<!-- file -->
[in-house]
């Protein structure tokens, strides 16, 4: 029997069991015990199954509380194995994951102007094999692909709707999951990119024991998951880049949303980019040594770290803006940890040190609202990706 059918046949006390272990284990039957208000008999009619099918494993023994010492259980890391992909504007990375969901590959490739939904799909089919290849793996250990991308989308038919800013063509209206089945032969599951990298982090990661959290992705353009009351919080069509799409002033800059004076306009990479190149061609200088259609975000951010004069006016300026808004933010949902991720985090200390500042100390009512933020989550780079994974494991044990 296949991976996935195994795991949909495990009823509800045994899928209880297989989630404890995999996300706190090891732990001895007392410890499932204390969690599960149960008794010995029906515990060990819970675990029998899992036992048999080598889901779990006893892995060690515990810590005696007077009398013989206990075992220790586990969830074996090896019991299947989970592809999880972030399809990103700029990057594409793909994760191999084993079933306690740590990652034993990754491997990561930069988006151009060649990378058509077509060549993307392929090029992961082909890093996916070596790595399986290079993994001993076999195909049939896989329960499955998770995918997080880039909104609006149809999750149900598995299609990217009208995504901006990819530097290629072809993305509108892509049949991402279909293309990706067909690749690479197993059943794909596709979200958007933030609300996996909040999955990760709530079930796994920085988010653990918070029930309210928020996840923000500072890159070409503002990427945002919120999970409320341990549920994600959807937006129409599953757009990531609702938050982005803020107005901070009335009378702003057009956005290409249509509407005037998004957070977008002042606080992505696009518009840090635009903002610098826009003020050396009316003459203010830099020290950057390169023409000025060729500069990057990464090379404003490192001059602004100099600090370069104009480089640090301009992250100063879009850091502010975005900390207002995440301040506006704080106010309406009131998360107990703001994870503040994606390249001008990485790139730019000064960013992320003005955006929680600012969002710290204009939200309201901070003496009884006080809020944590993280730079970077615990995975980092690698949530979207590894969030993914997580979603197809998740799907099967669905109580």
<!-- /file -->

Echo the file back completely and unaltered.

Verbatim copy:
[in-house]
């Protein structure tokens, strides 16, 4: 029997069991015990199954509380194995994951102007094999692909709707999951990119024991998951880049949303980019040594770290803006940890040190609202990706 059918046949006390272990284990039957208000008999009619099918494993023994010492259980890391992909504007990375969901590959490739939904799909089919290849793996250990991308989308038919800013063509209206089945032969599951990298982090990661959290992705353009009351919080069509799409002033800059004076306009990479190149061609200088259609975000951010004069006016300026808004933010949902991720985090200390500042100390009512933020989550780079994974494991044990 296949991976996935195994795991949909495990009823509800045994899928209880297989989630404890995999996300706190090891732990001895007392410890499932204390969690599960149960008794010995029906515990060990819970675990029998899992036992048999080598889901779990006893892995060690515990810590005696007077009398013989206990075992220790586990969830074996090896019991299947989970592809999880972030399809990103700029990057594409793909994760191999084993079933306690740590990652034993990754491997990561930069988006151009060649990378058509077509060549993307392929090029992961082909890093996916070596790595399986290079993994001993076999195909049939896989329960499955998770995918997080880039909104609006149809999750149900598995299609990217009208995504901006990819530097290629072809993305509108892509049949991402279909293309990706067909690749690479197993059943794909596709979200958007933030609300996996909040999955990760709530079930796994920085988010653990918070029930309210928020996840923000500072890159070409503002990427945002919120999970409320341990549920994600959807937006129409599953757009990531609702938050982005803020107005901070009335009378702003057009956005290409249509509407005037998004957070977008002042606080992505696009518009840090635009903002610098826009003020050396009316003459203010830099020290950057390169023409000025060729500069990057990464090379404003490192001059602004100099600090370069104009480089640090301009992250100063879009850091502010975005900390207002995440301040506006704080106010309406009131998360107990703001994870503040994606390249001008990485790139730019000064960013992320003005955006929680600012969002710290204009939200309201901070003496009884006080809020944590993280730079970077615990995975980092690698949530979207590894969030993914997580979603197809998740799907099967669905109580």